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Warm Nest Healthcare Centre: where design meets healing

Experience an evolution in healthcare design at Belgium’s Warm Nest Heathcare Centre. Here the architecture and interiors have been meticulously created to nurture mind, body and soul. Every space is crafted to embrace the human experience with warm and tranquillity through thoughtful use of materials and colours.

Located in Knokke-Heist, Belgium, the focus on this cancer care centre was on the users: understanding them from both a biological and neuroscientific perspective to create beautiful ‘brain healthy’ spaces. The design is the work of Slovakian studio  ARCHEKTA and Belgian studio Ark-shelter in collaboration with neuroscientist Menno Cramer. 

The client was AZ-Zeno hospital, with much of the exceptional design and indeed the care philosophy inspired by a network of centres run by charity Maggie’s, which has commissioned well-known design practices such as Zaha Hadid Architects, Gehry Partners and Heatherwick Studio.

Communal areas in the Warm Nest Healthcare Center feature contemporary furniture in wood or neutral colours. Credits BoysPlayNice ©

The centre’s construction is modular with the building designed in a grid formation. Credits BoysPlayNice ©

As the name suggests, the concept of the Warm Nest Healthcare Centre was about creating a welcoming space for users to come together without being intrusive or invasive. The focus here is on a calm, inviting place to reflect, relax and regain strength; somewhere to gather with loved ones and continue a journey to recovery in peace, in an interior filled with natural materials and using a neutral colour palette. Sound has been carefully considered too with reverberation intended to reinforce the feeling of a being in a warm blanket.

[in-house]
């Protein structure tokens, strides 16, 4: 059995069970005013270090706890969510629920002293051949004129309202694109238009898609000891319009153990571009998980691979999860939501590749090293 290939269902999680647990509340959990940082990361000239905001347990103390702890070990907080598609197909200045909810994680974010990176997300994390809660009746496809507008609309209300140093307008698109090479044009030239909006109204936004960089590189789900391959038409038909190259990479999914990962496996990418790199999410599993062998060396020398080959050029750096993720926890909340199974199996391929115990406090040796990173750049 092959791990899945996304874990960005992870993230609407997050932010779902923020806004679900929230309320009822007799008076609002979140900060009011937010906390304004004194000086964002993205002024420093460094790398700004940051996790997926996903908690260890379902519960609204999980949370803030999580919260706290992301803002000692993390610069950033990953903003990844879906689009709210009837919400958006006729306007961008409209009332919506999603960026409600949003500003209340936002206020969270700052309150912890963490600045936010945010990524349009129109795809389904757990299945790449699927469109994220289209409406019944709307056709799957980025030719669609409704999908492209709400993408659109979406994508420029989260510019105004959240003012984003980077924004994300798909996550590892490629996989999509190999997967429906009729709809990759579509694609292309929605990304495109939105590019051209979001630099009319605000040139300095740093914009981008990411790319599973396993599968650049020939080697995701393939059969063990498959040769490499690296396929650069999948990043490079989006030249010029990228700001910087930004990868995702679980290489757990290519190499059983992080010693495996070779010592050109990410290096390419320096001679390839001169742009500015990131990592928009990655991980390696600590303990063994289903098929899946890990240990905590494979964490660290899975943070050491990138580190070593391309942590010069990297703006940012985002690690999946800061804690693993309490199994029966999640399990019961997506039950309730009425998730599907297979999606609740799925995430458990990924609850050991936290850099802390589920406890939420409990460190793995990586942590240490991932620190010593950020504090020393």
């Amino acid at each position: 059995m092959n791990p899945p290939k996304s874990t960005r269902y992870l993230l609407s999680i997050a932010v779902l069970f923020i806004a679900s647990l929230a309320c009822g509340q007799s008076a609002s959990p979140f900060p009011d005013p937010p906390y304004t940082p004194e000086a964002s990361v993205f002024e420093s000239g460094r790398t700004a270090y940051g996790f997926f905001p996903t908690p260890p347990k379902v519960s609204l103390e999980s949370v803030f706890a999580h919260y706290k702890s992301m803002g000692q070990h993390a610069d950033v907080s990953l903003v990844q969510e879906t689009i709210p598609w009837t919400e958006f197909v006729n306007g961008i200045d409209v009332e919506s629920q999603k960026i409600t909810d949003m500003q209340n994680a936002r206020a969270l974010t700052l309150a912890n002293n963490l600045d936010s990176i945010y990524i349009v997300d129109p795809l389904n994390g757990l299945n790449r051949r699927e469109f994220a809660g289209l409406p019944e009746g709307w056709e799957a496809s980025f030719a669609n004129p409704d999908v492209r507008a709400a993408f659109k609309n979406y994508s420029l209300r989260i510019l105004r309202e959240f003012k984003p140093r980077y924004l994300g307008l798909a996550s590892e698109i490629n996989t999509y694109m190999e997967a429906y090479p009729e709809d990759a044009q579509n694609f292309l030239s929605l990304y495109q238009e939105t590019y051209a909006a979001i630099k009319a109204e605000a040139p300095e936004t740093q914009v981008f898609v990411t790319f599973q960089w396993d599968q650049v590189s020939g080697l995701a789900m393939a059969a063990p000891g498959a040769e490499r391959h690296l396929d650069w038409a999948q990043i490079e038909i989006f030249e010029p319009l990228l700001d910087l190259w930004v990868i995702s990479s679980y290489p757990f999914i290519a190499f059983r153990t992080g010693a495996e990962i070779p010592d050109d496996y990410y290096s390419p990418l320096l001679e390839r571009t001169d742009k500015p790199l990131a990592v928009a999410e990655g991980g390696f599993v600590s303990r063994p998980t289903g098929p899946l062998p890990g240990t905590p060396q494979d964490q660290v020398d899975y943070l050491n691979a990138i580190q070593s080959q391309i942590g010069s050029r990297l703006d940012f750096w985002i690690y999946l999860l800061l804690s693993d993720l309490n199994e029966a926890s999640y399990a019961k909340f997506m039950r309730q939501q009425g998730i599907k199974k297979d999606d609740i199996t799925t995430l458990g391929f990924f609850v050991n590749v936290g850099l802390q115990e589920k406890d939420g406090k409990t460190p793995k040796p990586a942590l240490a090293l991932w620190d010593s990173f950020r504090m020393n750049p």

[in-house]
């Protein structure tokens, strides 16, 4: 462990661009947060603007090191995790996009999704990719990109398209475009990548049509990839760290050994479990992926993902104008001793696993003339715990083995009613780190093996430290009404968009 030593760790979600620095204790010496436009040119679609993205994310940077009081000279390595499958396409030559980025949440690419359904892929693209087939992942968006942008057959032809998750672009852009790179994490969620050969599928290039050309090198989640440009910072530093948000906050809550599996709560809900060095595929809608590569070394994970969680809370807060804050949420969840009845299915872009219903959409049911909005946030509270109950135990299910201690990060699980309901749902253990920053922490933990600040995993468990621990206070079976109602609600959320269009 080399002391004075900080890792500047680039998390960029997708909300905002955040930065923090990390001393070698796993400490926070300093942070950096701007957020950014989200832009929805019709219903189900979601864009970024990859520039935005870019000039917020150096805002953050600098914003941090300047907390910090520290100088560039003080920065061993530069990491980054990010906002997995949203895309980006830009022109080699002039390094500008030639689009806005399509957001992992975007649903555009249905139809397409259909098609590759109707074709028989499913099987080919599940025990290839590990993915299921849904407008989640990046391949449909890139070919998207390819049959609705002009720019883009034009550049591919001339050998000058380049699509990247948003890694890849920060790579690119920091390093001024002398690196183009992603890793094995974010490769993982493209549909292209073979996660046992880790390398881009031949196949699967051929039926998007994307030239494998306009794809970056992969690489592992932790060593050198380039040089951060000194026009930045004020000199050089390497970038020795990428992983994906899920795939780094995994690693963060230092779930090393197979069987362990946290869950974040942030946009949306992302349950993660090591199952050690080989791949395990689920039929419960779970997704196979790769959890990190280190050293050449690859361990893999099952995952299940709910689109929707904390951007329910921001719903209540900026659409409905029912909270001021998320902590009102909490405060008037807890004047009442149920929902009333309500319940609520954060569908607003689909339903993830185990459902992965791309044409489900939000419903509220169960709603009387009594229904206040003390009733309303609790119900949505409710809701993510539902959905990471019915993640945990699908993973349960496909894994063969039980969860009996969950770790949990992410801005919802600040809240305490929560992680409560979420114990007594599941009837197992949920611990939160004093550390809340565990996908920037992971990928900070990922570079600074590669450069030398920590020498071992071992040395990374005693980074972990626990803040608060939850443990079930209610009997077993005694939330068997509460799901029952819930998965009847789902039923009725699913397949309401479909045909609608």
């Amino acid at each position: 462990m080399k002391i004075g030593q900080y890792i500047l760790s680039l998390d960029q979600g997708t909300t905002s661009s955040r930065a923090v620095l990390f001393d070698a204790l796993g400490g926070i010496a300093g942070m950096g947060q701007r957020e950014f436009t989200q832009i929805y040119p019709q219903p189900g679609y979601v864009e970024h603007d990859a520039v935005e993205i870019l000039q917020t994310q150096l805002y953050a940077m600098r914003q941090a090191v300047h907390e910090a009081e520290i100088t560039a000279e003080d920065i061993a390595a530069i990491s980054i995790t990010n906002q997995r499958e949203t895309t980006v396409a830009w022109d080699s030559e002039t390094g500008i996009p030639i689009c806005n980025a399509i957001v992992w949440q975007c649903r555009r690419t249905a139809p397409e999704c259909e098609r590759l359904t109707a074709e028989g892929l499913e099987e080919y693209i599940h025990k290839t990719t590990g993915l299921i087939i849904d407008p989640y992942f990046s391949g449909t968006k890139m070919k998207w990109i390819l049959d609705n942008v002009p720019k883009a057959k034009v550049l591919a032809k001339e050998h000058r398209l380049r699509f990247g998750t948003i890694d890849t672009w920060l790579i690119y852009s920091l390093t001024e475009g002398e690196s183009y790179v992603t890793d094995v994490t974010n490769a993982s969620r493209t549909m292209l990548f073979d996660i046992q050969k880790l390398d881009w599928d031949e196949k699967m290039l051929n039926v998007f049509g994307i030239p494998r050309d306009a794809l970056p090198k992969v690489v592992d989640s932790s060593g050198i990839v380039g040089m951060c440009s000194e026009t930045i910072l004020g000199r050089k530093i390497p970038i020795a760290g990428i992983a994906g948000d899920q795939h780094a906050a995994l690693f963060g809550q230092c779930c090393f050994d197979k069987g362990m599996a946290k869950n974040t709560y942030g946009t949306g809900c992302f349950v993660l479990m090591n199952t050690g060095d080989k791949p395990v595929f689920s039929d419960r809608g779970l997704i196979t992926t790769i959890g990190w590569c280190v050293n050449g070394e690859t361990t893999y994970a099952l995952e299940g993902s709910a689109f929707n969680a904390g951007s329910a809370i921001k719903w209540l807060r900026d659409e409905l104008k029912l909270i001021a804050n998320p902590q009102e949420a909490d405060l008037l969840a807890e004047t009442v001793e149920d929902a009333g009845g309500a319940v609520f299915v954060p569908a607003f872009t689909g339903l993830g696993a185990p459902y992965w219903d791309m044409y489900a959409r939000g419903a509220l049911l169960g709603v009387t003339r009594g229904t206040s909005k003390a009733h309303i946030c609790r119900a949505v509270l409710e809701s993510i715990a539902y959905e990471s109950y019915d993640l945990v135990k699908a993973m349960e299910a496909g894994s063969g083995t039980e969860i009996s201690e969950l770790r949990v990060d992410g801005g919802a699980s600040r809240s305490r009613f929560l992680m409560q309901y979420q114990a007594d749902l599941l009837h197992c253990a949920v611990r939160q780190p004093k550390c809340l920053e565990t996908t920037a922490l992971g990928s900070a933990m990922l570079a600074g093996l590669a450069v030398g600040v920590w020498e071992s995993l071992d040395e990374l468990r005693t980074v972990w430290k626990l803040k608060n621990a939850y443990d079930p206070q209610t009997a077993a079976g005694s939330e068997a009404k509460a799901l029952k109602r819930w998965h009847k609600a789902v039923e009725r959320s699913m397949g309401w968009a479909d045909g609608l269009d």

Soft seating in nature-inspired colours complements the views to the outside. Credits BoysPlayNice ©

There is a ramp to guide visitors into the centre with the front door set back to protect from the elements to ensure safe entry and also to avoid a more clinical look and feel. Letting in the outside in through views to nature was important and to this end, almost every seating option has visual access to the outdoor vistas.

The space is organised in a grid with two internal courtyards. The building’s construction uses prefabrication modular units developed by Ark-shelters and measuring 4 x 6 metres. The centre has an office space near the entrance for administration tasks and formal meetings.

Wooden furniture and storage throughout complement the wooden panelling and ceiling beams.

One of two courtyards can provide moments of contemplation. Credits BoysPlayNice ©

A sense of comfort and togetherness is achieved in the various spaces, from the literal warmth of the fireplace in one area to the dining room allowing people to unite in the heart of space. The individual therapy rooms, upstairs and away from the centre of the space use the same pale wood the feature in the office and library to give a consistency of finish and achieving a homely feel as visitors circulate through the space There are a variety of lighting conditions from full-height glazing in the open, communal spaces to windows and skylights in more enclosed settings.


The group therapy room has a feeling of openness and is flexible enough to accommodate various numbers of users. It benefits from an abundance of light. An outside terrace is suitably sheltered thanks to a wooden wall so people can safely and privately enjoy some fresh air in peace.


Overall, the interior is testament to the power of collaboration and compassion; a safe space for patients dealing with challenging diagnoses. Having consulted with healthcare professionals and psychologists, the designers have created an aesthetic that fosters an atmosphere of empathy and understanding.

Connection with the outdoors through glazing in a variety of ways was an integral part of the design concept. Credits BoysPlayNice ©

article written by Helen Parton

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